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From AGD 2016: Redefining Growth - from Wealth to Well-being

Tuesday, February 2, 2016

From AGD 2016: Redefining Growth - from Wealth to Well-being

Douglas Beal is Global Leader, Economic Development at the Boston Consulting Group. He was at AGD 2016 and presented in the panel on "Growth Beyond Numbers" moderated by Academic Council Chairman Michael Spence.

Let me start with a question to all of you - which country do you think has been growing faster - China or Poland. Raise your hand if you think its China. Okay, how about Poland?

I've spent the last four years looking at 148 countries (plus Hong Kong) using 50,000 data points, and based on this research, it's actually Poland (that is) growing faster, and I am going to explain why.

I work with government leaders to improve their countries and cities. And about four years ago these leaders asked for a better way to measure progress - something other than GDP growth, because they believe that GDP growth isn't the best measure of progress because it doesn't include many things that really matter to all of us.

Like the freedom to speak your mind without fear of prosecution, or to let your child go outside to play without putting on a mask, and the confidence that the police are on your side - not the bad guys.

So together with my team at the Boston Consulting Group, we created a new way to measure progress more reflective of the 21st century.   We call it the Sustainable Economic Development Assessment - or SEDA.   And what SEDA measures is wellbeing.

But how exactly do you measure well-being?

We did a lot of research and spoke to a lot of people about what really mattered to them.  This resulted in 10 dimensions of wellbeing across 3 categories - shown in Figure 1.

We undertook the massive task of collecting the data needed to measure these dimensions.  We then measured well-being along two time horizons - how each country is doing today, as well as the trajectory they are on.

We were very surprised by what we found.

On Figure 2 you see our 149 countries. Those at the top, like Norway, are doing well at overall well-being - all 10 dimensions combined. They are here for a range of reasons, but one thing they have in common is better scores in governance. But let's look at much of the  western, developed world, like France - they are on the upper left which means that while good, they are improving more slowly than the others. Most economists would tell you that less developed countries should catch up, so we actually expected this.

There is another set of countries, on the upper right, that are newer entrants to the good well-being club having shown strong recent progress and now good well-being - countries like Singapore, Korea and Poland, and even Hong Kong. And let's take a look at China - way to the right - one of the best countries at improving wellbeing.

One of the things that surprised me is how very few countries with low levels of well-being are making good progress - there are a few examples on the lower right, like Ethiopia and Rwanda - but not many. Instead, we see many countries on the lower left like Egypt and Pakistan with already poor levels of wellbeing falling further behind.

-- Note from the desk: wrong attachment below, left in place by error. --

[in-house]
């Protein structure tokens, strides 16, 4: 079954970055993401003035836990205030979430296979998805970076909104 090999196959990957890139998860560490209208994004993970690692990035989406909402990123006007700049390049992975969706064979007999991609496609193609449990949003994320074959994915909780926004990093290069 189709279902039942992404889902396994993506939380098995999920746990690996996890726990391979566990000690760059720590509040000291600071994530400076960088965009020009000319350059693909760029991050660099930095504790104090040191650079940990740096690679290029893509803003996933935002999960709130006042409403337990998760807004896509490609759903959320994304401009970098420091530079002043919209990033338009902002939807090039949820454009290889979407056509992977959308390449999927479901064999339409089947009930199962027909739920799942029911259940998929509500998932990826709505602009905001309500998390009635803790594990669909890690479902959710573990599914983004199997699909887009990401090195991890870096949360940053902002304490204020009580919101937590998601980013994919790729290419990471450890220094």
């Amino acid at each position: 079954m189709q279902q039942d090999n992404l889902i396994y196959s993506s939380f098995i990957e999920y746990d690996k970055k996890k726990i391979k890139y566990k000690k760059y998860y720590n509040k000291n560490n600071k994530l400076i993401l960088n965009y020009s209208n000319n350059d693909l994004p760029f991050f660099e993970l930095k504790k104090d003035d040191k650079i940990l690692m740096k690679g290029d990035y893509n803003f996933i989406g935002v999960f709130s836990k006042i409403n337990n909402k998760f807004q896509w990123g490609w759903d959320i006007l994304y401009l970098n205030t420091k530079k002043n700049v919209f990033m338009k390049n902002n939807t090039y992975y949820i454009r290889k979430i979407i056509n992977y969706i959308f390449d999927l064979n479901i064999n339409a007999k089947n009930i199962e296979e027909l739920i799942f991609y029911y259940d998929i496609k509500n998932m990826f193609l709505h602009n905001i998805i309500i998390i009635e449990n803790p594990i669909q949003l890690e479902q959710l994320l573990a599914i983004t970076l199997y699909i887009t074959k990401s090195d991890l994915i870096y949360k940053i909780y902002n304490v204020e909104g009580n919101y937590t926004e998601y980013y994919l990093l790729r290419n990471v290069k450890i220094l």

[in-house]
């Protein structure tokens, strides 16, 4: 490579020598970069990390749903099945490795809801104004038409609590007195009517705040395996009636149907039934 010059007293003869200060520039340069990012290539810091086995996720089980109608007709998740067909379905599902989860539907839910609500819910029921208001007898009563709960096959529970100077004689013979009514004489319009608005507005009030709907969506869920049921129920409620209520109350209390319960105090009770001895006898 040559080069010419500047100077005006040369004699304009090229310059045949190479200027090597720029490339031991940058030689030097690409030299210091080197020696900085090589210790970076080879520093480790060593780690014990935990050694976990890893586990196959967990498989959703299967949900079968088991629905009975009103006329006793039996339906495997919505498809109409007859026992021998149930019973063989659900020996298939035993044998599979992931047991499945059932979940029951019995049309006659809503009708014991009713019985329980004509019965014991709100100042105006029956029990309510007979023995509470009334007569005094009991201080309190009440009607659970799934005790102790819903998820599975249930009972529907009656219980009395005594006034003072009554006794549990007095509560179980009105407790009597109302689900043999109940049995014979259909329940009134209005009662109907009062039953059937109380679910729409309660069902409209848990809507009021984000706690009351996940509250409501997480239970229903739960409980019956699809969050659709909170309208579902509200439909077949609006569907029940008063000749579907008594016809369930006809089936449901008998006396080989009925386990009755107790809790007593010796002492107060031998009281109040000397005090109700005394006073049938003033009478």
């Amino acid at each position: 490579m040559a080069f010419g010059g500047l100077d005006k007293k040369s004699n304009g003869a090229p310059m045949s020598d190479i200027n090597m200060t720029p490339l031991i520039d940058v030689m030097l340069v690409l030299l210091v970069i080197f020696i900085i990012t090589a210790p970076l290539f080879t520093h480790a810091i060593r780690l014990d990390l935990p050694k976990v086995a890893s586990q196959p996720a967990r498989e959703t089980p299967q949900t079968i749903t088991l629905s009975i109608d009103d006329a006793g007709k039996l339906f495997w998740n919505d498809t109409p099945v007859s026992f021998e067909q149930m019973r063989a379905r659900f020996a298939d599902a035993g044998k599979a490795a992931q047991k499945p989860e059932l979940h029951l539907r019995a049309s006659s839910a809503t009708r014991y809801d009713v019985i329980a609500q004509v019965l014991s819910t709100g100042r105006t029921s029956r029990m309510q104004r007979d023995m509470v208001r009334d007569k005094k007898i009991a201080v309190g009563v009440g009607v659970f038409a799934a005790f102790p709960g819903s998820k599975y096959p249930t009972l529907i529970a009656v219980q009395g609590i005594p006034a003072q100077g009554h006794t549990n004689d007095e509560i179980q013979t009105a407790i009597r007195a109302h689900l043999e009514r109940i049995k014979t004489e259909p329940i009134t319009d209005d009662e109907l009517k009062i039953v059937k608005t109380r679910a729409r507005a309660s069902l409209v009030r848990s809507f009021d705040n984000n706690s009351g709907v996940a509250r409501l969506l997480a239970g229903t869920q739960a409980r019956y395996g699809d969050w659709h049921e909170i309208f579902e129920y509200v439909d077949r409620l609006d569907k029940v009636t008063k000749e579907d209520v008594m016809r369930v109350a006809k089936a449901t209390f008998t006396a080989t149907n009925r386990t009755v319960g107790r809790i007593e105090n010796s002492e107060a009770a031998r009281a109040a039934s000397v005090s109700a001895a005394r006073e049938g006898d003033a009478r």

Let's look at sustainability, on Figure 3. Sustainability consists of social sustainability - for example income and gender equality, press freedom, and absence of corruption. And environmental sustainability - for example, air quality. Just looking at sustainability, the world looks very different - countries already doing well are making more progress, and those doing poorly are falling further behind. Why is this?  Maybe it's because sustainability is the most difficult to change - you can't just spend money on it - it's not like building a bridge. Improving sustainability involves changing values and spending political capital.

We don't ignore GDP. In fact, by correlating GDP growth with well-being improvements we are able to measure how well countries translate GDP growth into improved well-being.

On Figure 4, the dots on the line are countries where their improved wellbeing is to be expected given their GDP growth.

Earlier I asked you about China and Poland. China has been growing its GDP the fastest.  And we saw earlier that it is making rapid progress in well-being. So we might expect it to be a model for the world, right?  However, China is right on the line. Which means that it is average at translating its GDP growth to improved well-being, so it doesn't stand out anymore. Who does stand out?  You guessed it - Poland. Poland is in fact the best at converting its GDP growth to improvements in wellbeing, and indeed by our new measure growing faster than China.

I have lived and worked in many of the countries we have talked about today - including those performing well in SEDA and others not. And I have felt the difference - and it is so much more than a country's wealth.  It has to do putting the emphasis on things that matter to people.

I believe that if our leaders were measured on their wellbeing improvements, in addition to GDP growth, the world would be a better place.

The views expressed in this article are the author's own and do not necessarily reflect Asia Global Institute's editorial policy.


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